Teambuilding Exercises Can Miss the Mark
A couple weeks ago, I saw photos of a teambuilding activity that gave me pause. A doctor’s office in Georgia took its employees to an arts and crafts store, where they each created a personalized crucifix. As a Jewish person, I wondered what I would do in that situation. Would I speak up and ask to create a non-religious symbol (or a Star of David if I were religious)? Or would I just go along with the activity and give my crucifix to a Christian friend?
If you have what you assume to be a homogenous small business, are these kinds of teambuilding activities OK? Or do they “cross” the line into subtle harassment, as an employer never really knows about the personal religious practices of its employees, even if the assumption is that everyone is on the same page?
Similarly, I wonder at teambuilding activities that are nothing more than Happy Hours once a month at a local bar. Most people who are teetotalers probably would be content to nurse a sparkling water, soda, or juice, but some may be offended at the setting, or find that it violates their personal beliefs.
Or how about the scenario of the couch potato contingent of an otherwise athletic workforce forced to participate in a physically rigorous activity, such as one of those relay races that involve sliding through mud? You probably can tell I would be a member of the horrified couch potato contingent on that outing.
The possibilities are great for making a mild faux pas, or a serious mistake, in the teambuilding activity you choose. What happens if your teambuilding activity involves boating, and more than a few of your employees can’t swim or are terrified of being on the open water?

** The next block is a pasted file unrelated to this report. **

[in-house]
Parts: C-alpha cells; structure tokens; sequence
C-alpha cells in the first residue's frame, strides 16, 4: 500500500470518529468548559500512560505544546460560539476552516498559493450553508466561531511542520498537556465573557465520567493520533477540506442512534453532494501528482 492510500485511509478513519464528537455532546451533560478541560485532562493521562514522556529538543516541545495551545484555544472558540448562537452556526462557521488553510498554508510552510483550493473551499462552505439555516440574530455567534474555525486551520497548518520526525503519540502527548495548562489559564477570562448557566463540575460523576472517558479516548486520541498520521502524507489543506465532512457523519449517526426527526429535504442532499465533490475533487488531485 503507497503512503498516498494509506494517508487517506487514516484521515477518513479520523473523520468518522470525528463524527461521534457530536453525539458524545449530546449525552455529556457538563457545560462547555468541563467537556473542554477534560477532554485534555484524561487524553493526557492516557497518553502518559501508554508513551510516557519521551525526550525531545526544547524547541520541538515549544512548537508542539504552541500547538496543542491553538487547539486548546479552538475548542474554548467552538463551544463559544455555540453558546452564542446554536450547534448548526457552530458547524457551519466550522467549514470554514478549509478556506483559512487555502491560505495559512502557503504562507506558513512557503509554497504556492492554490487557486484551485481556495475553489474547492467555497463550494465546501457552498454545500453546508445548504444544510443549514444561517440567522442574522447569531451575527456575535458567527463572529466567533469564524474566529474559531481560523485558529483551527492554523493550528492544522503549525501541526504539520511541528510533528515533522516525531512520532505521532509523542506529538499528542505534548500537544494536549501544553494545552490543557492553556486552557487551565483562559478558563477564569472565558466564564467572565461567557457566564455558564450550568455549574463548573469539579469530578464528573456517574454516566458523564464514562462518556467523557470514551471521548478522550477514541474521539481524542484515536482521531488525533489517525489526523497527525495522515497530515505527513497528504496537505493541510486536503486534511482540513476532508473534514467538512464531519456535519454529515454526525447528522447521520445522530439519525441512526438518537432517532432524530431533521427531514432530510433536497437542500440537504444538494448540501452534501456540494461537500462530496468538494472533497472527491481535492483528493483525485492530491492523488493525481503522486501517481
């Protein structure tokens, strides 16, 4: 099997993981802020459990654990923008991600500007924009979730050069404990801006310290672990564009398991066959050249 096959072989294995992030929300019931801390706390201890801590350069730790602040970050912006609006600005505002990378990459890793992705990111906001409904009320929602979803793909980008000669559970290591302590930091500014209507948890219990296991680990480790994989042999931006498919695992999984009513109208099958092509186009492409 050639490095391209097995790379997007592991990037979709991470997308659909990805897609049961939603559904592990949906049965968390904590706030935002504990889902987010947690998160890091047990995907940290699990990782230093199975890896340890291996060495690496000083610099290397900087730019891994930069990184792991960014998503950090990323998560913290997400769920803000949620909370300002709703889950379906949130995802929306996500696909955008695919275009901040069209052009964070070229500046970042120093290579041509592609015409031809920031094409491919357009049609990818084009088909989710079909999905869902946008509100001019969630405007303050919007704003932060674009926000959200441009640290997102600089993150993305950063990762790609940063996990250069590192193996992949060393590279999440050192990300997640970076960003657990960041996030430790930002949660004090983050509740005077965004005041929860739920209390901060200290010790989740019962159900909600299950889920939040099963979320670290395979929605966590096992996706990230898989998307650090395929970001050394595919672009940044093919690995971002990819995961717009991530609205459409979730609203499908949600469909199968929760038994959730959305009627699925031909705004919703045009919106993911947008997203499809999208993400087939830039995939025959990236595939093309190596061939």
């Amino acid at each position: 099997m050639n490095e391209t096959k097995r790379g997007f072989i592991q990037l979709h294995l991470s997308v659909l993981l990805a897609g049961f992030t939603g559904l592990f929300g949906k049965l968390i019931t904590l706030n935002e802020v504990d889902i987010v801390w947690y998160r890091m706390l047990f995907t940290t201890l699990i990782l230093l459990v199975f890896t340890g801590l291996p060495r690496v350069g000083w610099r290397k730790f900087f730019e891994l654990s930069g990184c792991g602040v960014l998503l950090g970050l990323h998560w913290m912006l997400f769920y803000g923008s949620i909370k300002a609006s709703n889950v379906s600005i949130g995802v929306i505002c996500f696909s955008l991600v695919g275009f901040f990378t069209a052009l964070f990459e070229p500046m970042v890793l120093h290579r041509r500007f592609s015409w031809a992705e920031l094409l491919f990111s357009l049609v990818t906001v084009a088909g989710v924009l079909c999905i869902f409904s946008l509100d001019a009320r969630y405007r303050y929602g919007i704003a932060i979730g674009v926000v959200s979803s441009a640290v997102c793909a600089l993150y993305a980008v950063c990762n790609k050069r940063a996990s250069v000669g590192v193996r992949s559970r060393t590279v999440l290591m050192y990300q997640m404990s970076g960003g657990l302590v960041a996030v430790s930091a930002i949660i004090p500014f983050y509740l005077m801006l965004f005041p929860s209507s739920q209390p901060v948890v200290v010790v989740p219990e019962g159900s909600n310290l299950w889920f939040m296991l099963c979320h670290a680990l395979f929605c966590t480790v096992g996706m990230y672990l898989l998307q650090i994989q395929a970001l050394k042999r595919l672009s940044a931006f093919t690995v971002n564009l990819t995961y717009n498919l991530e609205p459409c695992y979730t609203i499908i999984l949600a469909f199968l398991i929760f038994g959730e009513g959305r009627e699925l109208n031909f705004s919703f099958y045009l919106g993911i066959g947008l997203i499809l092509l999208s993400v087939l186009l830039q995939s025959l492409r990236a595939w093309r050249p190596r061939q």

I was so curious about the recommendations for teambuilding exercises that I Googled it, and found: “Corporate Team-Building Activities: The Good, the Bad and the Really Ugly,” an article by Jada A. Graves, published in U.S. News & World Report last year.
It’s not clear from this article what’s definitely OK, and what’s not, when organizing teambuilding activities. The most important points seem to be not to endanger anyone’s life or well-being, and to tie the activity to a core lesson or principle that is important to the employees’ jobs. “…Generally teambuilding shouldn’t stimulate violence, cause harm or humiliate participants…What’s important is that employees recognize the parallel between the activity and the workplace, and that they’re appropriately challenged.”
To me, that sounds vague. I still get a sense that the only way to define an inappropriate teambuilding activity is to say, “I know it when I see it.”
What have been some of your company’s best teambuilding activities? Why were they both fun and effective?
Here are some that would appeal to me, including potential rewards and pitfalls of each:
Day taking care of, or socializing, animals at a local animal shelter. The reward is the joy of caring for, and playing with, adorable animals that need help. An additional reward is tying the patience and love required to take care of animals to the care a compassionate company would hope employees would show one another, customers, and the community it serves. The pitfall is some people are allergic to and/or scared of animals—or just plain don’t like them (unfathomable to me, but these people actually exist).